by Kim Stringfellow
A few weeks ago, distinctive and noxious undercurrents churned upward into the nether reaches of the atmosphere and blanketed the Southland in a stench. Some people mistook it for landfill emanations; others worried of gas leaks. But eventually all fingers pointed southeastward toward the Salton Sea, that vast accidental lake created by a flooding of the Colorado River in 1905. The noxious odor that made headlines in Los Angeles is a familiar, even characteristic, fume to residents of the Coachella Valley. The areas most affected by it are Mecca and Indio and, on occasion, the more affluent retirement communities of Rancho Mirage and Palm Springs. Now that the emissions have made it all the way to the Southland, perhaps more Angelenos will take an interest in the plight of the Salton Sea, which I have been photographing for over a decade.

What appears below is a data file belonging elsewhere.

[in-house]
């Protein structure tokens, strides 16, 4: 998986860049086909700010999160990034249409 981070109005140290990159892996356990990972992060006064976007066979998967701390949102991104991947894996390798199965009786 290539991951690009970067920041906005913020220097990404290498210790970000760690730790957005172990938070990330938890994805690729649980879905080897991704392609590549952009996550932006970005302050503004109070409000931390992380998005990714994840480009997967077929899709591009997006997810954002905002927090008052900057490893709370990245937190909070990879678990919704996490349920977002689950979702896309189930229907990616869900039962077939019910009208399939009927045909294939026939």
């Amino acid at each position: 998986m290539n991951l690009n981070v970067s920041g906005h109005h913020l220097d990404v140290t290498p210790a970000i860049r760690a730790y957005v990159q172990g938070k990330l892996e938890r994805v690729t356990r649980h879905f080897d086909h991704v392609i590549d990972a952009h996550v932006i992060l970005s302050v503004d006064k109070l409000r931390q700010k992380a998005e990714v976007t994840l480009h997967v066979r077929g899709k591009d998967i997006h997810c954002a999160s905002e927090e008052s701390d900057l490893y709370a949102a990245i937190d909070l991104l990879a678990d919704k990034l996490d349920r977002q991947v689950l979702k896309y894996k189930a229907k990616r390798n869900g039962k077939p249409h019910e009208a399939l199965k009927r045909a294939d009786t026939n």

Kim Stringfellow is an artist and educator residing in Joshua Tree, California. She teaches multimedia and photography courses at San Diego State University as an associate professor in the School of Art, Design, and Art History. She is the author of Greetings from the Salton Sea: Folly and Intervention in the Southern California Landscape, 1905-2005.
*Photos by Kim Stringfellow.